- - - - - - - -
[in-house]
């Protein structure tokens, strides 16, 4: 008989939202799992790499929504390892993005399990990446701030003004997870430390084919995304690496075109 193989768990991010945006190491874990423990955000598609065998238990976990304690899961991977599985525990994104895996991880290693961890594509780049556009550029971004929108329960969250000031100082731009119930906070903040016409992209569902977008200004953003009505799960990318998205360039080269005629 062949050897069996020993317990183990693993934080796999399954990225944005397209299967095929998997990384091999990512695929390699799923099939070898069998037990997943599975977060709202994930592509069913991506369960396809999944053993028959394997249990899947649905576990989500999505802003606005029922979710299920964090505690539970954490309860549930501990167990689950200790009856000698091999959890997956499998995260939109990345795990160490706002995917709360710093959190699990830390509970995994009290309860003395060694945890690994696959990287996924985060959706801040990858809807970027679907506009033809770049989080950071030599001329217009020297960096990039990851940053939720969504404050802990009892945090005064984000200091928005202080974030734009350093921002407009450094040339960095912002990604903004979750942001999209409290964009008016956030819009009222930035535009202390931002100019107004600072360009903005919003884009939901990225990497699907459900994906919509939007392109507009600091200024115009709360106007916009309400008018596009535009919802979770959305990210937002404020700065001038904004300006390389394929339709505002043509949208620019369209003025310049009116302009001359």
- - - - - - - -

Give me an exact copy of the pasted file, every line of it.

[in-house]
């Protein structure tokens, strides 16, 4: 008989939202799992790499929504390892993005399990990446701030003004997870430390084919995304690496075109 193989768990991010945006190491874990423990955000598609065998238990976990304690899961991977599985525990994104895996991880290693961890594509780049556009550029971004929108329960969250000031100082731009119930906070903040016409992209569902977008200004953003009505799960990318998205360039080269005629 062949050897069996020993317990183990693993934080796999399954990225944005397209299967095929998997990384091999990512695929390699799923099939070898069998037990997943599975977060709202994930592509069913991506369960396809999944053993028959394997249990899947649905576990989500999505802003606005029922979710299920964090505690539970954490309860549930501990167990689950200790009856000698091999959890997956499998995260939109990345795990160490706002995917709360710093959190699990830390509970995994009290309860003395060694945890690994696959990287996924985060959706801040990858809807970027679907506009033809770049989080950071030599001329217009020297960096990039990851940053939720969504404050802990009892945090005064984000200091928005202080974030734009350093921002407009450094040339960095912002990604903004979750942001999209409290964009008016956030819009009222930035535009202390931002100019107004600072360009903005919003884009939901990225990497699907459900994906919509939007392109507009600091200024115009709360106007916009309400008018596009535009919802979770959305990210937002404020700065001038904004300006390389394929339709505002043509949208620019369209003025310049009116302009001359």